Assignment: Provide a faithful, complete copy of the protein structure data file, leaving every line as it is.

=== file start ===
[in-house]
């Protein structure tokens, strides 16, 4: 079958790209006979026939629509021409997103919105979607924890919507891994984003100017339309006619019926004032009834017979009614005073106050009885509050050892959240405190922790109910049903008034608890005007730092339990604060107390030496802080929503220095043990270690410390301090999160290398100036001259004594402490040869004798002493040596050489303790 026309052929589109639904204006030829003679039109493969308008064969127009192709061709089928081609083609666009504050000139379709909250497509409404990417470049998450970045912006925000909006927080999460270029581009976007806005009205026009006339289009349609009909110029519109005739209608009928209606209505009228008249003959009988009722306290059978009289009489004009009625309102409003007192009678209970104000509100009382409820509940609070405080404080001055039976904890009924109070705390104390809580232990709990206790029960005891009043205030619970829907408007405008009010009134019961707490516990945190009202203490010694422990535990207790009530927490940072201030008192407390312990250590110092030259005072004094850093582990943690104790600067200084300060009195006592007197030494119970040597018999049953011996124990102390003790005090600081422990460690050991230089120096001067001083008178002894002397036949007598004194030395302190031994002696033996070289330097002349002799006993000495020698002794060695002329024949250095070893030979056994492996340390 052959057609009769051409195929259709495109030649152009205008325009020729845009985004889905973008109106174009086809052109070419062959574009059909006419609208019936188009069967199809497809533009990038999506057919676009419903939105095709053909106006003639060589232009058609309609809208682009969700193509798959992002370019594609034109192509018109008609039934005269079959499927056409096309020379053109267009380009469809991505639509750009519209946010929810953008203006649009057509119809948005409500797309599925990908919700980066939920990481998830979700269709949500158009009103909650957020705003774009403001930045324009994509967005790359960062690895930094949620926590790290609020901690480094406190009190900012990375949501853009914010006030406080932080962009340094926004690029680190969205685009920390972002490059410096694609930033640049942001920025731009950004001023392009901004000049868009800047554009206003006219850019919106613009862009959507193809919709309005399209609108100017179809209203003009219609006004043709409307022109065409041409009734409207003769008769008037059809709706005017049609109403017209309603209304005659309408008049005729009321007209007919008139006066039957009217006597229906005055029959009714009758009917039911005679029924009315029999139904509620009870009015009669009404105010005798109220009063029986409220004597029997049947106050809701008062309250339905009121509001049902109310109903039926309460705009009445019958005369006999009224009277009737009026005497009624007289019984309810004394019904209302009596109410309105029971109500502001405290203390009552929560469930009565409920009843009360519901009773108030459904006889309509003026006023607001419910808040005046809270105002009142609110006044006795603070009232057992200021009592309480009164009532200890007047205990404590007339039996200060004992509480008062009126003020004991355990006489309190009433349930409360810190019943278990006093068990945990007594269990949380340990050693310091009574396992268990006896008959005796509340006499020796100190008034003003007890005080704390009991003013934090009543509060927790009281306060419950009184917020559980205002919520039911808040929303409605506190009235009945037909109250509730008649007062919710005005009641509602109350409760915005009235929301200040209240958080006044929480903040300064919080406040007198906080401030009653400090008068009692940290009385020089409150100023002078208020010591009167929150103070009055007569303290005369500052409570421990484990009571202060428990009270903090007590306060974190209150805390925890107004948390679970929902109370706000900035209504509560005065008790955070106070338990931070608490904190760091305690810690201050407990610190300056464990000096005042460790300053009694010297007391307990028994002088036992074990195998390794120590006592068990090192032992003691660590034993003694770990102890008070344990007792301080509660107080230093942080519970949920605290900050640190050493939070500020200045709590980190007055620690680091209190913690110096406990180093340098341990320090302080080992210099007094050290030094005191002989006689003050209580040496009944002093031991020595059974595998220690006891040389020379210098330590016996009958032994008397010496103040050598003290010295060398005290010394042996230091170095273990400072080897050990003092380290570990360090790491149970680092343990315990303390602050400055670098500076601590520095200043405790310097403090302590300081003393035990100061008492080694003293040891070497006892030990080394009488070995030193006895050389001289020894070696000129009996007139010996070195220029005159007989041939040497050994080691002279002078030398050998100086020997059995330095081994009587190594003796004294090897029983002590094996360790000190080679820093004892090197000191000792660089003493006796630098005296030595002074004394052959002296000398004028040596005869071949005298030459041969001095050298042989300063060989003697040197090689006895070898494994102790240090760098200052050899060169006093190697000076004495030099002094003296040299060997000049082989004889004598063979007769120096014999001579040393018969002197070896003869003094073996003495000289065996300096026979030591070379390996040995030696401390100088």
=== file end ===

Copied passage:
[in-house]
């Protein structure tokens, strides 16, 4: 079958790209006979026939629509021409997103919105979607924890919507891994984003100017339309006619019926004032009834017979009614005073106050009885509050050892959240405190922790109910049903008034608890005007730092339990604060107390030496802080929503220095043990270690410390301090999160290398100036001259004594402490040869004798002493040596050489303790 026309052929589109639904204006030829003679039109493969308008064969127009192709061709089928081609083609666009504050000139379709909250497509409404990417470049998450970045912006925000909006927080999460270029581009976007806005009205026009006339289009349609009909110029519109005739209608009928209606209505009228008249003959009988009722306290059978009289009489004009009625309102409003007192009678209970104000509100009382409820509940609070405080404080001055039976904890009924109070705390104390809580232990709990206790029960005891009043205030619970829907408007405008009010009134019961707490516990945190009202203490010694422990535990207790009530927490940072201030008192407390312990250590110092030259005072004094850093582990943690104790600067200084300060009195006592007197030494119970040597018999049953011996124990102390003790005090600081422990460690050991230089120096001067001083008178002894002397036949007598004194030395302190031994002696033996070289330097002349002799006993000495020698002794060695002329024949250095070893030979056994492996340390 052959057609009769051409195929259709495109030649152009205008325009020729845009985004889905973008109106174009086809052109070419062959574009059909006419609208019936188009069967199809497809533009990038999506057919676009419903939105095709053909106006003639060589232009058609309609809208682009969700193509798959992002370019594609034109192509018109008609039934005269079959499927056409096309020379053109267009380009469809991505639509750009519209946010929810953008203006649009057509119809948005409500797309599925990908919700980066939920990481998830979700269709949500158009009103909650957020705003774009403001930045324009994509967005790359960062690895930094949620926590790290609020901690480094406190009190900012990375949501853009914010006030406080932080962009340094926004690029680190969205685009920390972002490059410096694609930033640049942001920025731009950004001023392009901004000049868009800047554009206003006219850019919106613009862009959507193809919709309005399209609108100017179809209203003009219609006004043709409307022109065409041409009734409207003769008769008037059809709706005017049609109403017209309603209304005659309408008049005729009321007209007919008139006066039957009217006597229906005055029959009714009758009917039911005679029924009315029999139904509620009870009015009669009404105010005798109220009063029986409220004597029997049947106050809701008062309250339905009121509001049902109310109903039926309460705009009445019958005369006999009224009277009737009026005497009624007289019984309810004394019904209302009596109410309105029971109500502001405290203390009552929560469930009565409920009843009360519901009773108030459904006889309509003026006023607001419910808040005046809270105002009142609110006044006795603070009232057992200021009592309480009164009532200890007047205990404590007339039996200060004992509480008062009126003020004991355990006489309190009433349930409360810190019943278990006093068990945990007594269990949380340990050693310091009574396992268990006896008959005796509340006499020796100190008034003003007890005080704390009991003013934090009543509060927790009281306060419950009184917020559980205002919520039911808040929303409605506190009235009945037909109250509730008649007062919710005005009641509602109350409760915005009235929301200040209240958080006044929480903040300064919080406040007198906080401030009653400090008068009692940290009385020089409150100023002078208020010591009167929150103070009055007569303290005369500052409570421990484990009571202060428990009270903090007590306060974190209150805390925890107004948390679970929902109370706000900035209504509560005065008790955070106070338990931070608490904190760091305690810690201050407990610190300056464990000096005042460790300053009694010297007391307990028994002088036992074990195998390794120590006592068990090192032992003691660590034993003694770990102890008070344990007792301080509660107080230093942080519970949920605290900050640190050493939070500020200045709590980190007055620690680091209190913690110096406990180093340098341990320090302080080992210099007094050290030094005191002989006689003050209580040496009944002093031991020595059974595998220690006891040389020379210098330590016996009958032994008397010496103040050598003290010295060398005290010394042996230091170095273990400072080897050990003092380290570990360090790491149970680092343990315990303390602050400055670098500076601590520095200043405790310097403090302590300081003393035990100061008492080694003293040891070497006892030990080394009488070995030193006895050389001289020894070696000129009996007139010996070195220029005159007989041939040497050994080691002279002078030398050998100086020997059995330095081994009587190594003796004294090897029983002590094996360790000190080679820093004892090197000191000792660089003493006796630098005296030595002074004394052959002296000398004028040596005869071949005298030459041969001095050298042989300063060989003697040197090689006895070898494994102790240090760098200052050899060169006093190697000076004495030099002094003296040299060997000049082989004889004598063979007769120096014999001579040393018969002197070896003869003094073996003495000289065996300096026979030591070379390996040995030696401390100088």